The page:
Step 5: Give more interesting puzzles to solve using the currently discovered methods.

6. Develop theorems/ axioms from solving problems
Let the students ‘deduce’ the theorem or a rule instead of giving it to them in the first place.
E.g. Introduce the following problem saying ‘There is a magic in this. Can you find it?’
5+3 =                                                               6+5 =
3+5 =                                                               5+6 =
The concluding theorem is “Distributive property of Addition”
Note: This method of teaching is more formally called ‘Inductive Teaching’. This works on the idea of ‘allowing students to construct theories internally.’

7. Reverse theorems
E.g. ‘In a triangle, the sum of its angles is 180 degrees.’ A student should also be able to state ‘A shape with the sum of all its angles 180 degree is a triangle.’

8. Find out the derivates as well
If in a number statement 5+3 = 8, a student should be able to answer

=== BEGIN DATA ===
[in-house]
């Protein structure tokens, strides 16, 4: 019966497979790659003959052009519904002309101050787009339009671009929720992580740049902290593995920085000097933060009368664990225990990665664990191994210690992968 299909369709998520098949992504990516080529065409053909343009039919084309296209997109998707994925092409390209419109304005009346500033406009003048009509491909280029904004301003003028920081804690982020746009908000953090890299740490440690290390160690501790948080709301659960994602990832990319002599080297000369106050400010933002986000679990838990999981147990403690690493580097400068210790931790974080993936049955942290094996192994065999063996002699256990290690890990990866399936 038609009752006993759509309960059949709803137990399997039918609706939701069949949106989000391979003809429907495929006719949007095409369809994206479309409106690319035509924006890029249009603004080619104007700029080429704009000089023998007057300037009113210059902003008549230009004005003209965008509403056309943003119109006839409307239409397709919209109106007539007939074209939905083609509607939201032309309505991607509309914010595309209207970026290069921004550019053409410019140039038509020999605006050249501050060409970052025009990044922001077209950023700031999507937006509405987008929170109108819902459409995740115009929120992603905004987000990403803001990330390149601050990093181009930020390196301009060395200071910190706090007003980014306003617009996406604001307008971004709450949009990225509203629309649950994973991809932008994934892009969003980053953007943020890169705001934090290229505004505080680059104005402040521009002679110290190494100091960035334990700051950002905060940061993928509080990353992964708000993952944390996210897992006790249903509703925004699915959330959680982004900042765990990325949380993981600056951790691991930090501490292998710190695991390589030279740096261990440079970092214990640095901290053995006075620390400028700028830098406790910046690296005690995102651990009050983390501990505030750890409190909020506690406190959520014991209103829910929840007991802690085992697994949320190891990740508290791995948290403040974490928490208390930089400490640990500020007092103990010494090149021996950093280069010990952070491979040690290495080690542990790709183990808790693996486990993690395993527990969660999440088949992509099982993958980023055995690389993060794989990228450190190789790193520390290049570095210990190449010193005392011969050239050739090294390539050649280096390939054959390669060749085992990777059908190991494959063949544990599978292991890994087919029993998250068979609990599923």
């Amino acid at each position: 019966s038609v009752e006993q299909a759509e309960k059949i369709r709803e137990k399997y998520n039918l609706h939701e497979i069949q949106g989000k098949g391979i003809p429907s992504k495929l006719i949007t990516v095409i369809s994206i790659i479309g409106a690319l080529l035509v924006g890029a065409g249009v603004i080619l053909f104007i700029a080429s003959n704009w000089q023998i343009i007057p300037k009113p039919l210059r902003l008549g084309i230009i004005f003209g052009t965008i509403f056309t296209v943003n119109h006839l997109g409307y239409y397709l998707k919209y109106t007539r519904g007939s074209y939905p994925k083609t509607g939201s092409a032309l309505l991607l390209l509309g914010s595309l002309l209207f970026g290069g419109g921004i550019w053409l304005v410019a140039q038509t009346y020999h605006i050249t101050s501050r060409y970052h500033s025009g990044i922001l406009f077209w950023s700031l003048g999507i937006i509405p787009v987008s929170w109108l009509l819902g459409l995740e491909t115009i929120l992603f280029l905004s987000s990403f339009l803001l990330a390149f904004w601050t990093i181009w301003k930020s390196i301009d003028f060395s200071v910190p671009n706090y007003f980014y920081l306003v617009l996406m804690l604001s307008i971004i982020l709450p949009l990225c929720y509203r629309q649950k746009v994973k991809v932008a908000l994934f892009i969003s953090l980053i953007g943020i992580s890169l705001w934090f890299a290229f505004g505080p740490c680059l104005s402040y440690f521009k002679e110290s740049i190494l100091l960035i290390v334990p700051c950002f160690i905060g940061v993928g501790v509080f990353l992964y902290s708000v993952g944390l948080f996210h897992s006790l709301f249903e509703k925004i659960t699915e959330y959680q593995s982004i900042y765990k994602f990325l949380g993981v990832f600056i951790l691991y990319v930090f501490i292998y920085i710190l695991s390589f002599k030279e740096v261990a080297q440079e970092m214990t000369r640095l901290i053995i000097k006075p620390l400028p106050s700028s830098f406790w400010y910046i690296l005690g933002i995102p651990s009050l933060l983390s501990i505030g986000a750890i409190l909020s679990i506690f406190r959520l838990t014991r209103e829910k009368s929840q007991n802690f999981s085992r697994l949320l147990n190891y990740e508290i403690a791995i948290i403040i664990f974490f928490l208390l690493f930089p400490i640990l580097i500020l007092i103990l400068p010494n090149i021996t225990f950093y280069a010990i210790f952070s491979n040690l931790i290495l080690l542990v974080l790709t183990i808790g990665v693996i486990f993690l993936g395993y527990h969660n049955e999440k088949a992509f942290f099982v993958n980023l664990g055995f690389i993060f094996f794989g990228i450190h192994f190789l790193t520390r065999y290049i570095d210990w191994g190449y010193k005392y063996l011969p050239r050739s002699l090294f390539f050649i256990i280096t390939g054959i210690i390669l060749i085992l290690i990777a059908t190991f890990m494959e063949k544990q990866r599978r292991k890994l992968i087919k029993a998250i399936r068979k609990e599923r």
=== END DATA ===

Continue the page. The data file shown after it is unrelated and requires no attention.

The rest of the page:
3+5 = ?
8-3 = ?
8-5 = ?
E.g. 20% of 50 is 10, then
What percentage of 50 makes 10?
20% of what gives 10?

9. Make your own questions
The best Mathematician is the one who is able to make his/ her own questions.
10. The beauty of Maths
Introduce various Math puzzles, Number games, Interesting Mathematical patterns, Maths stories, Number songs to generate interest in the subject

Characteristics of a good Math Activity
Based on the 10 Commandments, we could conclude that a good Math Activity will have the following characteristics.
  • There should be an unquenchable thirst to find the answer
  • Will have the qualities of a sport/ game, the uncertainty factor in the activity.
  • Will give the children a chance to think, estimate, hypothesise and test one’s own hypothesis
  • A question that is open so that children could try multiple ways to do it [instead of asking one question – one answer kind of problems]
  • Will have the possibility of asking continuous questions
  • The students will be able to construct a theorem/ axiom at the end of the Math activity.